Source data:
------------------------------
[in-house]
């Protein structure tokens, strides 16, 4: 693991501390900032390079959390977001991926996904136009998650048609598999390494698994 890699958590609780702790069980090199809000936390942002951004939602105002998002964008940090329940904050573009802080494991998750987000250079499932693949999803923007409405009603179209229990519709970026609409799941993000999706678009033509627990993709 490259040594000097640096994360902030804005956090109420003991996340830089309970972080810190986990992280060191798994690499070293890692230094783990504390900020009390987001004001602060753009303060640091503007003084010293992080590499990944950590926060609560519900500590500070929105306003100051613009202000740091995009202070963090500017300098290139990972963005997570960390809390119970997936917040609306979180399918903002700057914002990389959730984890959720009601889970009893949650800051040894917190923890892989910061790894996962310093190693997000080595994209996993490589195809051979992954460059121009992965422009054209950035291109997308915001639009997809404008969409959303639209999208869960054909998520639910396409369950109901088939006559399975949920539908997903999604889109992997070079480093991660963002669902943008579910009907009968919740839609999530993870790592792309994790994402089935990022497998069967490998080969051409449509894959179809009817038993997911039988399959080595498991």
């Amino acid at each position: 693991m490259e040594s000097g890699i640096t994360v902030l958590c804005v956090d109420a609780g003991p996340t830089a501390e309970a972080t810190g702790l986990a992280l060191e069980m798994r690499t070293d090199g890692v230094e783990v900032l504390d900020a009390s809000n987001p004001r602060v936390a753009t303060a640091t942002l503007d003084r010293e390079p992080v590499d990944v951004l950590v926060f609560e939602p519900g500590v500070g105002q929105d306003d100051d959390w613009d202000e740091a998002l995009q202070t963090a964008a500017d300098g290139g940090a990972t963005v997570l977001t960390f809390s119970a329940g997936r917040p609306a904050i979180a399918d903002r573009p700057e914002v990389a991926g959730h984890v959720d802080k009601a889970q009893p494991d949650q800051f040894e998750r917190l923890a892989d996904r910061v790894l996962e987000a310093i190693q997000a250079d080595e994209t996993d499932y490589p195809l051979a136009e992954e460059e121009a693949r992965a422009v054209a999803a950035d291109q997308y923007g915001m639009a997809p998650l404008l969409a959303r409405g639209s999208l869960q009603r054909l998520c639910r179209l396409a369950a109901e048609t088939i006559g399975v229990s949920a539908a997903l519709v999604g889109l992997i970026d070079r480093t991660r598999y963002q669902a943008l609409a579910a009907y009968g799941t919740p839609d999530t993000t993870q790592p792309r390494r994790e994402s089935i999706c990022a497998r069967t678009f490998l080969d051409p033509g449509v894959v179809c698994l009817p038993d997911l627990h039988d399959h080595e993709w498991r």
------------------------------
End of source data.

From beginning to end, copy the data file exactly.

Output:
[in-house]
């Protein structure tokens, strides 16, 4: 693991501390900032390079959390977001991926996904136009998650048609598999390494698994 890699958590609780702790069980090199809000936390942002951004939602105002998002964008940090329940904050573009802080494991998750987000250079499932693949999803923007409405009603179209229990519709970026609409799941993000999706678009033509627990993709 490259040594000097640096994360902030804005956090109420003991996340830089309970972080810190986990992280060191798994690499070293890692230094783990504390900020009390987001004001602060753009303060640091503007003084010293992080590499990944950590926060609560519900500590500070929105306003100051613009202000740091995009202070963090500017300098290139990972963005997570960390809390119970997936917040609306979180399918903002700057914002990389959730984890959720009601889970009893949650800051040894917190923890892989910061790894996962310093190693997000080595994209996993490589195809051979992954460059121009992965422009054209950035291109997308915001639009997809404008969409959303639209999208869960054909998520639910396409369950109901088939006559399975949920539908997903999604889109992997070079480093991660963002669902943008579910009907009968919740839609999530993870790592792309994790994402089935990022497998069967490998080969051409449509894959179809009817038993997911039988399959080595498991």
């Amino acid at each position: 693991m490259e040594s000097g890699i640096t994360v902030l958590c804005v956090d109420a609780g003991p996340t830089a501390e309970a972080t810190g702790l986990a992280l060191e069980m798994r690499t070293d090199g890692v230094e783990v900032l504390d900020a009390s809000n987001p004001r602060v936390a753009t303060a640091t942002l503007d003084r010293e390079p992080v590499d990944v951004l950590v926060f609560e939602p519900g500590v500070g105002q929105d306003d100051d959390w613009d202000e740091a998002l995009q202070t963090a964008a500017d300098g290139g940090a990972t963005v997570l977001t960390f809390s119970a329940g997936r917040p609306a904050i979180a399918d903002r573009p700057e914002v990389a991926g959730h984890v959720d802080k009601a889970q009893p494991d949650q800051f040894e998750r917190l923890a892989d996904r910061v790894l996962e987000a310093i190693q997000a250079d080595e994209t996993d499932y490589p195809l051979a136009e992954e460059e121009a693949r992965a422009v054209a999803a950035d291109q997308y923007g915001m639009a997809p998650l404008l969409a959303r409405g639209s999208l869960q009603r054909l998520c639910r179209l396409a369950a109901e048609t088939i006559g399975v229990s949920a539908a997903l519709v999604g889109l992997i970026d070079r480093t991660r598999y963002q669902a943008l609409a579910a009907y009968g799941t919740p839609d999530t993000t993870q790592p792309r390494r994790e994402s089935i999706c990022a497998r069967t678009f490998l080969d051409p033509g449509v894959v179809c698994l009817p038993d997911l627990h039988d399959h080595e993709w498991r």